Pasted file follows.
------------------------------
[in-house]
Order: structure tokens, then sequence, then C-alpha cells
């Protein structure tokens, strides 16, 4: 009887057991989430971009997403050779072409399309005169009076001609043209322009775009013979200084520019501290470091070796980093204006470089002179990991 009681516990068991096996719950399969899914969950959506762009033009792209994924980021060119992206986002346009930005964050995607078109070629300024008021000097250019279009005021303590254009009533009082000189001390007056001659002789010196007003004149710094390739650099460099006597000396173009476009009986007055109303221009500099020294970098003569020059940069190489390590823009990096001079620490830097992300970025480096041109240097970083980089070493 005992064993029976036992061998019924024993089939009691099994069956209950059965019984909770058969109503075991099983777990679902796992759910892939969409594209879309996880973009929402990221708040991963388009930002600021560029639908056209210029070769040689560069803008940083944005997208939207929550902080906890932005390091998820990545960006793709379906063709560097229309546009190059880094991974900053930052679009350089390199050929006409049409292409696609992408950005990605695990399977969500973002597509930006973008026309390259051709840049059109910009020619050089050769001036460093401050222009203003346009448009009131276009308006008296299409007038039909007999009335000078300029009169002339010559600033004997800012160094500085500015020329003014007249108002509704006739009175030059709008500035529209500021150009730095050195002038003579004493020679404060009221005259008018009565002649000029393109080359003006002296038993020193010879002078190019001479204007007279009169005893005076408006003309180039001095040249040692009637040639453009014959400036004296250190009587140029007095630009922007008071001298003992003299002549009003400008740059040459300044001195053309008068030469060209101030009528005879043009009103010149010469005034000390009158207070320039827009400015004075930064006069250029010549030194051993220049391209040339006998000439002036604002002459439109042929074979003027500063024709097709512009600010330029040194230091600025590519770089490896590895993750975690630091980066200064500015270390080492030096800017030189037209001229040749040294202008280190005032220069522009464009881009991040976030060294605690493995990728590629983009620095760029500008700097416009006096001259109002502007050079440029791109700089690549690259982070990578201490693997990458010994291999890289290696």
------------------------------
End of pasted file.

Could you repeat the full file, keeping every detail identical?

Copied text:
[in-house]
Order: structure tokens, then sequence, then C-alpha cells
């Protein structure tokens, strides 16, 4: 009887057991989430971009997403050779072409399309005169009076001609043209322009775009013979200084520019501290470091070796980093204006470089002179990991 009681516990068991096996719950399969899914969950959506762009033009792209994924980021060119992206986002346009930005964050995607078109070629300024008021000097250019279009005021303590254009009533009082000189001390007056001659002789010196007003004149710094390739650099460099006597000396173009476009009986007055109303221009500099020294970098003569020059940069190489390590823009990096001079620490830097992300970025480096041109240097970083980089070493 005992064993029976036992061998019924024993089939009691099994069956209950059965019984909770058969109503075991099983777990679902796992759910892939969409594209879309996880973009929402990221708040991963388009930002600021560029639908056209210029070769040689560069803008940083944005997208939207929550902080906890932005390091998820990545960006793709379906063709560097229309546009190059880094991974900053930052679009350089390199050929006409049409292409696609992408950005990605695990399977969500973002597509930006973008026309390259051709840049059109910009020619050089050769001036460093401050222009203003346009448009009131276009308006008296299409007038039909007999009335000078300029009169002339010559600033004997800012160094500085500015020329003014007249108002509704006739009175030059709008500035529209500021150009730095050195002038003579004493020679404060009221005259008018009565002649000029393109080359003006002296038993020193010879002078190019001479204007007279009169005893005076408006003309180039001095040249040692009637040639453009014959400036004296250190009587140029007095630009922007008071001298003992003299002549009003400008740059040459300044001195053309008068030469060209101030009528005879043009009103010149010469005034000390009158207070320039827009400015004075930064006069250029010549030194051993220049391209040339006998000439002036604002002459439109042929074979003027500063024709097709512009600010330029040194230091600025590519770089490896590895993750975690630091980066200064500015270390080492030096800017030189037209001229040749040294202008280190005032220069522009464009881009991040976030060294605690493995990728590629983009620095760029500008700097416009006096001259109002502007050079440029791109700089690549690259982070990578201490693997990458010994291999890289290696």